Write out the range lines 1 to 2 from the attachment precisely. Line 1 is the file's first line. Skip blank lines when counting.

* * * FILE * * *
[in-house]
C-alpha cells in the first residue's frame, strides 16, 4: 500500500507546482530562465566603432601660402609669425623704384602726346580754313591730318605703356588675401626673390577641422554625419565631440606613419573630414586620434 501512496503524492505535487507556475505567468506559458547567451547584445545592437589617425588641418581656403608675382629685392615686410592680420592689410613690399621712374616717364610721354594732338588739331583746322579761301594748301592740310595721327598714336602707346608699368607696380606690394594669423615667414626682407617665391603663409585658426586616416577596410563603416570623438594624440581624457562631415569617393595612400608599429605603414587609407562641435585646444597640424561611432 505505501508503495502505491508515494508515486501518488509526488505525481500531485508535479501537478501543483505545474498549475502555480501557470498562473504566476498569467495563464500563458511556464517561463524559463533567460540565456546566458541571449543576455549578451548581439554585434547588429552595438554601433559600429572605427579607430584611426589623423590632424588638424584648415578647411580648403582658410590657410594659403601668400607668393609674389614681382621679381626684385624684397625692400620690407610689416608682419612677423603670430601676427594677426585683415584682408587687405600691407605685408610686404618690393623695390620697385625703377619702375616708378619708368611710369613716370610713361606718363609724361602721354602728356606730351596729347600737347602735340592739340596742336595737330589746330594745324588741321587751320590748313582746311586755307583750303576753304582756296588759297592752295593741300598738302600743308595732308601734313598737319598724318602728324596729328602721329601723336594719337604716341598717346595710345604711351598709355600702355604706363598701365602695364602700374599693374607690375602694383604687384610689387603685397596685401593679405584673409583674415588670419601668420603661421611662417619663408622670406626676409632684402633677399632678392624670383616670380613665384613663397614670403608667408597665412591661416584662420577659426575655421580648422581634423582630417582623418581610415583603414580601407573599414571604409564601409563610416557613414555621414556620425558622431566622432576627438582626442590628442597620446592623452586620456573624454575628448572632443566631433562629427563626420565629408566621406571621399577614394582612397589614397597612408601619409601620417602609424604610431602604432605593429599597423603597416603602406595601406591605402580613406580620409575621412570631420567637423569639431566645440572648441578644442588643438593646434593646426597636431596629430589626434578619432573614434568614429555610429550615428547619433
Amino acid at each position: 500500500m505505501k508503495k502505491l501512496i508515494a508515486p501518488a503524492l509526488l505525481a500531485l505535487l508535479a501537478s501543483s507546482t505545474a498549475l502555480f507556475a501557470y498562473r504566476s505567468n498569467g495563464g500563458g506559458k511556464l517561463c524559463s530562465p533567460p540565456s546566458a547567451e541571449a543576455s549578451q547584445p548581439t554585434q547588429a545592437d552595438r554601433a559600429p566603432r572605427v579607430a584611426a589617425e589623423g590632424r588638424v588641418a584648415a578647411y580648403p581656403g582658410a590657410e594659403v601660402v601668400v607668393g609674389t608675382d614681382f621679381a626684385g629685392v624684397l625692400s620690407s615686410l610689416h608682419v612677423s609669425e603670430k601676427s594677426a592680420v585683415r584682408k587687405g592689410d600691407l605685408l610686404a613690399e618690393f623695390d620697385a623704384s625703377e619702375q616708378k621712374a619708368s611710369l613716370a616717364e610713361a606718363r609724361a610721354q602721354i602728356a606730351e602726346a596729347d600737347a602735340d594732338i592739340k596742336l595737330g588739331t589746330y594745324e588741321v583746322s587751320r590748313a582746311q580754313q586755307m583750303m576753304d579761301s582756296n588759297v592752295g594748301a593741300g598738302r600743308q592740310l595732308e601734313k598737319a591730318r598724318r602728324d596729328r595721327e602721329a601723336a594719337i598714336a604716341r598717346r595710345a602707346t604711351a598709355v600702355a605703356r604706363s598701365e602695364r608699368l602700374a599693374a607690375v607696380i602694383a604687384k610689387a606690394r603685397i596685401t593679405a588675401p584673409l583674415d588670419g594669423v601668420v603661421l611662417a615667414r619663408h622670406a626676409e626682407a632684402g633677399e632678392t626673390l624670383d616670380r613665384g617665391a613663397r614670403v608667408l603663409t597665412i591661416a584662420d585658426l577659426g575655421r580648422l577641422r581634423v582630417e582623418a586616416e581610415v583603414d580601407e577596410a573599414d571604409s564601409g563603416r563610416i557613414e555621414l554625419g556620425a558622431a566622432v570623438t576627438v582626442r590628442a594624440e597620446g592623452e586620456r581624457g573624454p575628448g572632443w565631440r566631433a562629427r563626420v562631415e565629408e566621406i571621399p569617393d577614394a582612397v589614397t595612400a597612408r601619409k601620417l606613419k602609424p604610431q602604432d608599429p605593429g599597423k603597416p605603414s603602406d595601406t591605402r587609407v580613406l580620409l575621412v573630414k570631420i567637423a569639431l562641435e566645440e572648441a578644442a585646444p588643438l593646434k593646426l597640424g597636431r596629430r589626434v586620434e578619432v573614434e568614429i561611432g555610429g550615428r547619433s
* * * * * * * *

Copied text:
[in-house]
C-alpha cells in the first residue's frame, strides 16, 4: 500500500507546482530562465566603432601660402609669425623704384602726346580754313591730318605703356588675401626673390577641422554625419565631440606613419573630414586620434 501512496503524492505535487507556475505567468506559458547567451547584445545592437589617425588641418581656403608675382629685392615686410592680420592689410613690399621712374616717364610721354594732338588739331583746322579761301594748301592740310595721327598714336602707346608699368607696380606690394594669423615667414626682407617665391603663409585658426586616416577596410563603416570623438594624440581624457562631415569617393595612400608599429605603414587609407562641435585646444597640424561611432 505505501508503495502505491508515494508515486501518488509526488505525481500531485508535479501537478501543483505545474498549475502555480501557470498562473504566476498569467495563464500563458511556464517561463524559463533567460540565456546566458541571449543576455549578451548581439554585434547588429552595438554601433559600429572605427579607430584611426589623423590632424588638424584648415578647411580648403582658410590657410594659403601668400607668393609674389614681382621679381626684385624684397625692400620690407610689416608682419612677423603670430601676427594677426585683415584682408587687405600691407605685408610686404618690393623695390620697385625703377619702375616708378619708368611710369613716370610713361606718363609724361602721354602728356606730351596729347600737347602735340592739340596742336595737330589746330594745324588741321587751320590748313582746311586755307583750303576753304582756296588759297592752295593741300598738302600743308595732308601734313598737319598724318602728324596729328602721329601723336594719337604716341598717346595710345604711351598709355600702355604706363598701365602695364602700374599693374607690375602694383604687384610689387603685397596685401593679405584673409583674415588670419601668420603661421611662417619663408622670406626676409632684402633677399632678392624670383616670380613665384613663397614670403608667408597665412591661416584662420577659426575655421580648422581634423582630417582623418581610415583603414580601407573599414571604409564601409563610416557613414555621414556620425558622431566622432576627438582626442590628442597620446592623452586620456573624454575628448572632443566631433562629427563626420565629408566621406571621399577614394582612397589614397597612408601619409601620417602609424604610431602604432605593429599597423603597416603602406595601406591605402580613406580620409575621412570631420567637423569639431566645440572648441578644442588643438593646434593646426597636431596629430589626434578619432573614434568614429555610429550615428547619433